Artist of the Month: Proof

by Apu

Proof

This April we’re fittingly making Deshaun Holton, better known as Proof, Artist of the Month. Proof is known primarily as the founder of Detroit-based rap group D-12, Eminem’s hypeman and best friend, and the man who ran the battles in the Hip Hop Shop similarly to the character of Future in 8 Mile. He was also a member of the group 5Ela and half of the duo Promatic. He was an instrumental role in establishing Detroit hip hop, being associated with acts from J. Dilla to the Fat Killahz.

He is most known for his roles in the groups that he was a part of, but his talent as a solo artist was undeniable. His first solo album, I Miss The Hip-Hop Shop, had a sound that was grittier, more soulful, and less aggressive than the D-12 material that had been made up to that point. He showed that he was capable of more than just the signature Shady style. The album still had all of the charm and wit that he and D-12 were known for, but he also showed a more reflective side that wasn’t as present on the group material, on songs like “Broken”, the Promatic cut “Nowhere Fast”, and “Love Letters”, dedicating his verses to Paul Rosenberg and Denaun Porter of D-12.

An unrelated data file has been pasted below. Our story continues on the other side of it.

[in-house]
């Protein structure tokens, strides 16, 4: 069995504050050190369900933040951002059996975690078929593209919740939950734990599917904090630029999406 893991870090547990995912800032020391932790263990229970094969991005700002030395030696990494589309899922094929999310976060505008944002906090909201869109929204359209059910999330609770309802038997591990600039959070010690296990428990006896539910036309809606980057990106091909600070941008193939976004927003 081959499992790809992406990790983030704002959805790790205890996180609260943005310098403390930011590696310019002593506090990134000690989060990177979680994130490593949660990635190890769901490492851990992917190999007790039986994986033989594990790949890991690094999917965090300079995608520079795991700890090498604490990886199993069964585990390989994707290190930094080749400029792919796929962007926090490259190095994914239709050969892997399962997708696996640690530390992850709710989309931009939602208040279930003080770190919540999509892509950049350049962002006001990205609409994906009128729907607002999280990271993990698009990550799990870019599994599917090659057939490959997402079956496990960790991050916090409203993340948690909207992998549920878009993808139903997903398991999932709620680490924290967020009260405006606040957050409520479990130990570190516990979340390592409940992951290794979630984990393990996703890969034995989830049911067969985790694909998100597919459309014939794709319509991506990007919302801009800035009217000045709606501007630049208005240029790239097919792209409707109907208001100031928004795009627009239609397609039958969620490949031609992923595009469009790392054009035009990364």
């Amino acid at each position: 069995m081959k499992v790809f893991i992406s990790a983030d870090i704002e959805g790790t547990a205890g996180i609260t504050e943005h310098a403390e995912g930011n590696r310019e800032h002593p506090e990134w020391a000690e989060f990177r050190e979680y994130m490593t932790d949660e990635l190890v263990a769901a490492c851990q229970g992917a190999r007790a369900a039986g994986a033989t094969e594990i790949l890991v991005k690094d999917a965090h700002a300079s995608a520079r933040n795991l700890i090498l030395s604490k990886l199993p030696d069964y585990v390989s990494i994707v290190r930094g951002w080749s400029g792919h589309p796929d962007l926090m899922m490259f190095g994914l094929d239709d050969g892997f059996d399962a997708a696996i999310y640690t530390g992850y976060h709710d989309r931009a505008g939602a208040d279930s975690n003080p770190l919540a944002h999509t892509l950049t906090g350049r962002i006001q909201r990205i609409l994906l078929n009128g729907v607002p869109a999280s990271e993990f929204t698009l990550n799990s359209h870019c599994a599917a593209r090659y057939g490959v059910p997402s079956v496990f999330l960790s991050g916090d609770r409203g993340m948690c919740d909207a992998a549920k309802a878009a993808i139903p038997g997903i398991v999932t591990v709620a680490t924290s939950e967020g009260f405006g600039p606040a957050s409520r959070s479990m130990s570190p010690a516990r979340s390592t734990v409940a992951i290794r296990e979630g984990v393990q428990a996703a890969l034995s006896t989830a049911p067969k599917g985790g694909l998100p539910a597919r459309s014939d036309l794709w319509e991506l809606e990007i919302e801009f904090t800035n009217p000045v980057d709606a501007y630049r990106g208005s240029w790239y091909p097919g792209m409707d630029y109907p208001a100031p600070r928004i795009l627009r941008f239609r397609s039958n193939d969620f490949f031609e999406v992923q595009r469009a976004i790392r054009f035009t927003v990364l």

He only kept building creatively for his next album, Searching For Jerry Garcia. Proof created a sound that was only fitting for an album with that title. Songs like “Purple Gang”, “Ali” featuring the late MC Breed, “No.T. Lose” with a bluesy hook courtesy of King Gordy. “Jump Biatch” and “M.A.D.” have a quite unique sound that can only be described as psychedelic rock-rap. This album is also very dark. Much darker than anything else he had put out beforehand. “Kurt Kobain” and “Forgive Me” are the two most notable tracks off the album. They are hauntingly dark songs on which Proof uses the backdrop provided by the producers and his raspy voice to build an atmosphere of melancholy, numbness, and frustration. Much like Tupac, Proof seemed to predict his own death on this album, on more than one occasion.

Genius artists, so retarded,